# Why do correlation functions involving composite fields require special analysis?

For simplicity I will be considering $$\phi^4$$ theory. To analyze correlation functions of the form $$\langle \phi(x_1)\phi(x_2)\ldots\phi(x_n)$$ with $$x_1 \neq x_2 \neq \cdots \neq x_n \tag{1}$$ we can use perturbation theory and the usual Feynman rules.

Now consider a correlation function where the condition (1) is dropped. That is, some of the fields may be located at the same spacetime location and are said to be composite fields, for example

$$\langle \phi^n(x_1) \phi(x_2)\phi(x_3). \tag{2}$$

My questions about these correlation functions are the following:

1. Why do correlation functions involving composite fields require special analysis and a new set of Feynman rules?
2. Why do they require new renormalizations?
3. How do composite fields introduce new divergences? Are these from the propagators, i.e. we have something like $$D(x_1 - x_1)$$?
4. Why is (2) seen as a 3-point function and not an $$n+2$$-point function?
5. Wouldn't the interaction term $$\phi^4$$ also be considered a composite fields?

I apologize for including multiple questions in one post but I thought most of them are too related to open separate questions. I have already taken a look at the following related question: Aren't $\phi^4$ composite operators? but am still confused regarding the above.

• The main problem is regarding how we choose to define $\phi^2(x)$. The standard definition $\phi^2 (x) = \phi(x) \phi(x)$ does not work. Commented Mar 31 at 23:11
• @Prahar When I tried it I got a divergence coming from the propagator, something like $D(x_1 - x_1)$, and I assume this is why new renormalizations and Feynman rules are needed. Is that the problem you are referring to? Commented Mar 31 at 23:16
• Yes, that's exactly right. Note that this is a problem even in free theories, it has nothing to do with interactions. Interactions just make this problem much worse. Commented Mar 31 at 23:19
• @Prahar I see, thank you very much for your help! Commented Mar 31 at 23:38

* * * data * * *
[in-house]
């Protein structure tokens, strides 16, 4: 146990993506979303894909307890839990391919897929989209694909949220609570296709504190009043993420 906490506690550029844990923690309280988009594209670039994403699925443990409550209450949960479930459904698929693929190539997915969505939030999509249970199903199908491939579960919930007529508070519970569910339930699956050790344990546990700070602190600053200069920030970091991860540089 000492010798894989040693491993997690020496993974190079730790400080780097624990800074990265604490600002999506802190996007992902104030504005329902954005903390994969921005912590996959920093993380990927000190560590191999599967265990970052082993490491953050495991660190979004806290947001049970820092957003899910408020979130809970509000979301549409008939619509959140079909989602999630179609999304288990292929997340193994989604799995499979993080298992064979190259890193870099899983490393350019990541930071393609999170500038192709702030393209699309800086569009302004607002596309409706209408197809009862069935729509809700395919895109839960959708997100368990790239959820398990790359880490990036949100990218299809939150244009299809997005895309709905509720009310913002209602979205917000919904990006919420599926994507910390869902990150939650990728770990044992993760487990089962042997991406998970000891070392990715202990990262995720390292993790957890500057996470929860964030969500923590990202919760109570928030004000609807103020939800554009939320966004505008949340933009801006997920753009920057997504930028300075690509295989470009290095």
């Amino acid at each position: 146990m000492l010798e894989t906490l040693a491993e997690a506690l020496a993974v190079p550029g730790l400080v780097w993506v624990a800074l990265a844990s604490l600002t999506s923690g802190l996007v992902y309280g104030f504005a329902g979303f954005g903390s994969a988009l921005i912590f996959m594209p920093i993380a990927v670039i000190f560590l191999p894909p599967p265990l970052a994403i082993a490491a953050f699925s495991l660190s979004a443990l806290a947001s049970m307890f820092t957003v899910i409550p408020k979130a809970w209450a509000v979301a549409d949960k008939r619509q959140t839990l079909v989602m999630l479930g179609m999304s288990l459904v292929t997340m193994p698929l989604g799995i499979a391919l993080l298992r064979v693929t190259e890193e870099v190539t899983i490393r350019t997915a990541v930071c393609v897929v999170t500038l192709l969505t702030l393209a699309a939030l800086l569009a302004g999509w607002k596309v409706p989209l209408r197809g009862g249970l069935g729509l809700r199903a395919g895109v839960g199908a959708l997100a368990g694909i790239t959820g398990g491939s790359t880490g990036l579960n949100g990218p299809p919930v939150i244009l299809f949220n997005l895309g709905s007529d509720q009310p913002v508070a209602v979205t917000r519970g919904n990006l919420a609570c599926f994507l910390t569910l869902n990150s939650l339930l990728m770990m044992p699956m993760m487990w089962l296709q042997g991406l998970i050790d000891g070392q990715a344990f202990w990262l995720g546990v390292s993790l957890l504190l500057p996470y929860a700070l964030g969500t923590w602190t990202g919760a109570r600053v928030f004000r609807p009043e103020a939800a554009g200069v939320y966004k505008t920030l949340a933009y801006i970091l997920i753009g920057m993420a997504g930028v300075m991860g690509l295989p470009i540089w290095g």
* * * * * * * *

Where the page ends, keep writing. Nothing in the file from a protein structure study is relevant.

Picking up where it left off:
As already pointed out by @Prahar, the problem of the definition of a composite operator arises already in the free theory. Considering the Lagrangian of a free real scalar field, $$\mathcal{L}[\varphi]=\frac{1}{2}\left(\partial_\mu \varphi \partial^\mu \varphi - (m^2-i \epsilon) \varphi^2\right), \tag{1} \label{1}$$ the naive expression $$\tilde{Z}[f] =e^{i \tilde{W}[f]}= \int [d \varphi] e^{i \int d^dx \left(\mathcal{L}[\varphi]+f(x) \varphi(x)^2\right)}, \qquad \tilde{Z}[0]=1, \tag{2} \label{2}$$for the generating functional of the squared field requires regularization and renormalization and \eqref{2} has to be replaced by $$Z[f]=e^{iW[f]}=\int [d\varphi] e^{i \int d^dx \left( \mathcal{L}[\varphi]+f(x) \varphi(x)^2+c_1f(x)+c_2 f(x)^2\right)}, \qquad Z[0]=1, \tag{3}$$ where the counterterm $$\Delta \mathcal{L}= c_1 f(x) +c_2 f(x)^2 \tag{4}$$ was introduced. Thus, the generating functional is determined only up to the free constants $$c_{1,2}^{\rm ren}$$. Working out the details of the computation of the generating functional up to order $$f^2$$ in the $$\overline{{\rm MS}}$$ scheme is left as an easy homework exercise.
Translated into operator language, the two-point function $$\langle 0 |\phi(x) \phi(0) |0\rangle= \frac{1}{i} \Delta(x) \tag{5}$$ becomes singular in the coincidence limit $$x \to 0$$ ($$x$$ can be seen as a regulator), $$\Delta(x) = \frac{i}{4\pi^2(-x^2 +i \varepsilon)}+\frac{i m^2}{16 \pi^2} \log\left((-x^2+i \epsilon)m^2 e^{\gamma-1}\right)+\mathcal{O}(x^2 \log x^2), \tag{6} \label{6}$$ making it obvious that the definition of $$\langle 0 | \phi^2(x) |0\rangle$$ requires regularization and renormalization via the counterterm $$c_1 f(x)$$. Analogously, the naive correlation function $$\tilde{\Pi}(x)=\langle 0 |{\rm T}\phi^2(x) \phi^2(0)|0\rangle_{\rm c}$$ exhibits a singularity $$\tilde{\Pi}(x) \sim 1/(x^2)^2$$ (for $$d\to 4$$) such that the integral $$\int d^d x \, \tilde{\Pi}(x) g(x)$$ makes sense only for test functions $$g$$ with $$g(0)=0$$. However, $$\Pi(x)=\tilde{\Pi}(x) - \delta^{d}(x) \int d^d y \, \tilde{\Pi}(y)$$ approaches a well-defined limit for $$d\to 4$$. Moreover, any distribution being defined on all test functions and agreeing with $$\tilde{\Pi}(x)$$ for those with $$g(0)=0$$ differs from $$\Pi(x)$$ only by multiple of $$\delta^{d}(x)$$ (corresponding to the conterterm $$c_2 f(x)^2)$$.